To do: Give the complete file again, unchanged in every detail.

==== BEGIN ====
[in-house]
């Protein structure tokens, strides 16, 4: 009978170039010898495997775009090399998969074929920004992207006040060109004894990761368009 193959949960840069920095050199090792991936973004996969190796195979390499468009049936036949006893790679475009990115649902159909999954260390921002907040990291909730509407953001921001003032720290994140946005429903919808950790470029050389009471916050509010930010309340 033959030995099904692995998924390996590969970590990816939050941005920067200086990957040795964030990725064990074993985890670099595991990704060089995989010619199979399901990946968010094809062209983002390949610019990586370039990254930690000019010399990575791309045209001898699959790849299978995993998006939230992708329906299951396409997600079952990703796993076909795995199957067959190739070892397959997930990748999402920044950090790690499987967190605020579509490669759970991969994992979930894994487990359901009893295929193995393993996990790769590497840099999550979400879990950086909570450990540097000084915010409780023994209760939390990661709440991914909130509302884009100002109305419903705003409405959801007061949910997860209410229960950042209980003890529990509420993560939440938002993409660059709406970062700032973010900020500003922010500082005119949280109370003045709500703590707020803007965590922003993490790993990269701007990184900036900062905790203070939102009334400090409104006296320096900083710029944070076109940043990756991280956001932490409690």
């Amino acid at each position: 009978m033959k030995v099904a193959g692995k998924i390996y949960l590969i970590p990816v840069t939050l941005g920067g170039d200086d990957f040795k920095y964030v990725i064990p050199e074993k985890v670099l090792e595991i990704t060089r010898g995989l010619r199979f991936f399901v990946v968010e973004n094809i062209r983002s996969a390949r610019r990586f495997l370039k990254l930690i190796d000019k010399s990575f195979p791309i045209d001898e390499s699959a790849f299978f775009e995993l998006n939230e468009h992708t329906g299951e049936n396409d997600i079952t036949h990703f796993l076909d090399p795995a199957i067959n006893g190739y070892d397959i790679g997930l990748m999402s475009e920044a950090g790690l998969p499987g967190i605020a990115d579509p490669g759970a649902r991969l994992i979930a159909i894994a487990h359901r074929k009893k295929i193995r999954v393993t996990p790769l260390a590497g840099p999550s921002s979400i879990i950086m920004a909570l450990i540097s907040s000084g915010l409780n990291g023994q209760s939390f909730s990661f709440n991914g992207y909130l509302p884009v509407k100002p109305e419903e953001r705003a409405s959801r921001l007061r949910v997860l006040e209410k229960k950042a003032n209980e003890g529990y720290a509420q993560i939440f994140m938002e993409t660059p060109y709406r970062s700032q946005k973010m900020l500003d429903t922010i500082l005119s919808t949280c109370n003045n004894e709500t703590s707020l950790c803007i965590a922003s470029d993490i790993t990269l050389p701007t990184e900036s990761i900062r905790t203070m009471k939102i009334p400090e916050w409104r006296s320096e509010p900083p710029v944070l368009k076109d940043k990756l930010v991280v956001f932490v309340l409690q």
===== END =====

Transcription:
[in-house]
């Protein structure tokens, strides 16, 4: 009978170039010898495997775009090399998969074929920004992207006040060109004894990761368009 193959949960840069920095050199090792991936973004996969190796195979390499468009049936036949006893790679475009990115649902159909999954260390921002907040990291909730509407953001921001003032720290994140946005429903919808950790470029050389009471916050509010930010309340 033959030995099904692995998924390996590969970590990816939050941005920067200086990957040795964030990725064990074993985890670099595991990704060089995989010619199979399901990946968010094809062209983002390949610019990586370039990254930690000019010399990575791309045209001898699959790849299978995993998006939230992708329906299951396409997600079952990703796993076909795995199957067959190739070892397959997930990748999402920044950090790690499987967190605020579509490669759970991969994992979930894994487990359901009893295929193995393993996990790769590497840099999550979400879990950086909570450990540097000084915010409780023994209760939390990661709440991914909130509302884009100002109305419903705003409405959801007061949910997860209410229960950042209980003890529990509420993560939440938002993409660059709406970062700032973010900020500003922010500082005119949280109370003045709500703590707020803007965590922003993490790993990269701007990184900036900062905790203070939102009334400090409104006296320096900083710029944070076109940043990756991280956001932490409690």
């Amino acid at each position: 009978m033959k030995v099904a193959g692995k998924i390996y949960l590969i970590p990816v840069t939050l941005g920067g170039d200086d990957f040795k920095y964030v990725i064990p050199e074993k985890v670099l090792e595991i990704t060089r010898g995989l010619r199979f991936f399901v990946v968010e973004n094809i062209r983002s996969a390949r610019r990586f495997l370039k990254l930690i190796d000019k010399s990575f195979p791309i045209d001898e390499s699959a790849f299978f775009e995993l998006n939230e468009h992708t329906g299951e049936n396409d997600i079952t036949h990703f796993l076909d090399p795995a199957i067959n006893g190739y070892d397959i790679g997930l990748m999402s475009e920044a950090g790690l998969p499987g967190i605020a990115d579509p490669g759970a649902r991969l994992i979930a159909i894994a487990h359901r074929k009893k295929i193995r999954v393993t996990p790769l260390a590497g840099p999550s921002s979400i879990i950086m920004a909570l450990i540097s907040s000084g915010l409780n990291g023994q209760s939390f909730s990661f709440n991914g992207y909130l509302p884009v509407k100002p109305e419903e953001r705003a409405s959801r921001l007061r949910v997860l006040e209410k229960k950042a003032n209980e003890g529990y720290a509420q993560i939440f994140m938002e993409t660059p060109y709406r970062s700032q946005k973010m900020l500003d429903t922010i500082l005119s919808t949280c109370n003045n004894e709500t703590s707020l950790c803007i965590a922003s470029d993490i790993t990269l050389p701007t990184e900036s990761i900062r905790t203070m009471k939102i009334p400090e916050w409104r006296s320096e509010p900083p710029v944070l368009k076109d940043k990756l930010v991280v956001f932490v309340l409690q």